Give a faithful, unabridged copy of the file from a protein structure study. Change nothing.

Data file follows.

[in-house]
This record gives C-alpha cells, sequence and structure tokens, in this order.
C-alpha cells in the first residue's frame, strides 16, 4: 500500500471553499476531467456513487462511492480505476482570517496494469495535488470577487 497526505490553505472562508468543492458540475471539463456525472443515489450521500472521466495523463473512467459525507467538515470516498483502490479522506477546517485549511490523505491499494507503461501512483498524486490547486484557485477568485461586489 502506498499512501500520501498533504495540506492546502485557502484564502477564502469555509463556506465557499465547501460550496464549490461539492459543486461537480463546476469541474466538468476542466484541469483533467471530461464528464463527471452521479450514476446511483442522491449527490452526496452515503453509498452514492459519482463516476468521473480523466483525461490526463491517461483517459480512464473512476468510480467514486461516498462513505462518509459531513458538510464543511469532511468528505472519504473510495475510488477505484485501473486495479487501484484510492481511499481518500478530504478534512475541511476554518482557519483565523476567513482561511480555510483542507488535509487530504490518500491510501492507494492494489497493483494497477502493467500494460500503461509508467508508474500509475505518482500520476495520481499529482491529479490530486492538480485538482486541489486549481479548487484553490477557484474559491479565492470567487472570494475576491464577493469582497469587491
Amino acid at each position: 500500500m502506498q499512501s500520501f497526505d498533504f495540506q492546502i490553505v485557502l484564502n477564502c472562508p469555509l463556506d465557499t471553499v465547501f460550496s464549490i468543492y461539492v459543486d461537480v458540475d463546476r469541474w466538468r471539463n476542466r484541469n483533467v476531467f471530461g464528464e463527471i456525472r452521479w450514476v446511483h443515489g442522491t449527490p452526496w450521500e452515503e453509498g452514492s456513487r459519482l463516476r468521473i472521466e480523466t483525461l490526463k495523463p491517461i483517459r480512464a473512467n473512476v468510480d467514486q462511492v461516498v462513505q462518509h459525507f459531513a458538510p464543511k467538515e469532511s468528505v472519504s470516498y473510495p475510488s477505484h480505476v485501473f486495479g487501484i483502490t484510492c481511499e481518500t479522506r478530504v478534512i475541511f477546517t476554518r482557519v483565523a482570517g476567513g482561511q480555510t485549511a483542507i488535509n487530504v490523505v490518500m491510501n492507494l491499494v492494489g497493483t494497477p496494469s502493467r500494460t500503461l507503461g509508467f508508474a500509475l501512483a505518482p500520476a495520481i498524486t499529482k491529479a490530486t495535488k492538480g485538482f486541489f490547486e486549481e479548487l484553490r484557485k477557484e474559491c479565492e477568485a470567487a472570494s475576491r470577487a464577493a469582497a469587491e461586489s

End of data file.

[in-house]
This record gives C-alpha cells, sequence and structure tokens, in this order.
C-alpha cells in the first residue's frame, strides 16, 4: 500500500471553499476531467456513487462511492480505476482570517496494469495535488470577487 497526505490553505472562508468543492458540475471539463456525472443515489450521500472521466495523463473512467459525507467538515470516498483502490479522506477546517485549511490523505491499494507503461501512483498524486490547486484557485477568485461586489 502506498499512501500520501498533504495540506492546502485557502484564502477564502469555509463556506465557499465547501460550496464549490461539492459543486461537480463546476469541474466538468476542466484541469483533467471530461464528464463527471452521479450514476446511483442522491449527490452526496452515503453509498452514492459519482463516476468521473480523466483525461490526463491517461483517459480512464473512476468510480467514486461516498462513505462518509459531513458538510464543511469532511468528505472519504473510495475510488477505484485501473486495479487501484484510492481511499481518500478530504478534512475541511476554518482557519483565523476567513482561511480555510483542507488535509487530504490518500491510501492507494492494489497493483494497477502493467500494460500503461509508467508508474500509475505518482500520476495520481499529482491529479490530486492538480485538482486541489486549481479548487484553490477557484474559491479565492470567487472570494475576491464577493469582497469587491
Amino acid at each position: 500500500m502506498q499512501s500520501f497526505d498533504f495540506q492546502i490553505v485557502l484564502n477564502c472562508p469555509l463556506d465557499t471553499v465547501f460550496s464549490i468543492y461539492v459543486d461537480v458540475d463546476r469541474w466538468r471539463n476542466r484541469n483533467v476531467f471530461g464528464e463527471i456525472r452521479w450514476v446511483h443515489g442522491t449527490p452526496w450521500e452515503e453509498g452514492s456513487r459519482l463516476r468521473i472521466e480523466t483525461l490526463k495523463p491517461i483517459r480512464a473512467n473512476v468510480d467514486q462511492v461516498v462513505q462518509h459525507f459531513a458538510p464543511k467538515e469532511s468528505v472519504s470516498y473510495p475510488s477505484h480505476v485501473f486495479g487501484i483502490t484510492c481511499e481518500t479522506r478530504v478534512i475541511f477546517t476554518r482557519v483565523a482570517g476567513g482561511q480555510t485549511a483542507i488535509n487530504v490523505v490518500m491510501n492507494l491499494v492494489g497493483t494497477p496494469s502493467r500494460t500503461l507503461g509508467f508508474a500509475l501512483a505518482p500520476a495520481i498524486t499529482k491529479a490530486t495535488k492538480g485538482f486541489f490547486e486549481e479548487l484553490r484557485k477557484e474559491c479565492e477568485a470567487a472570494s475576491r470577487a464577493a469582497a469587491e461586489s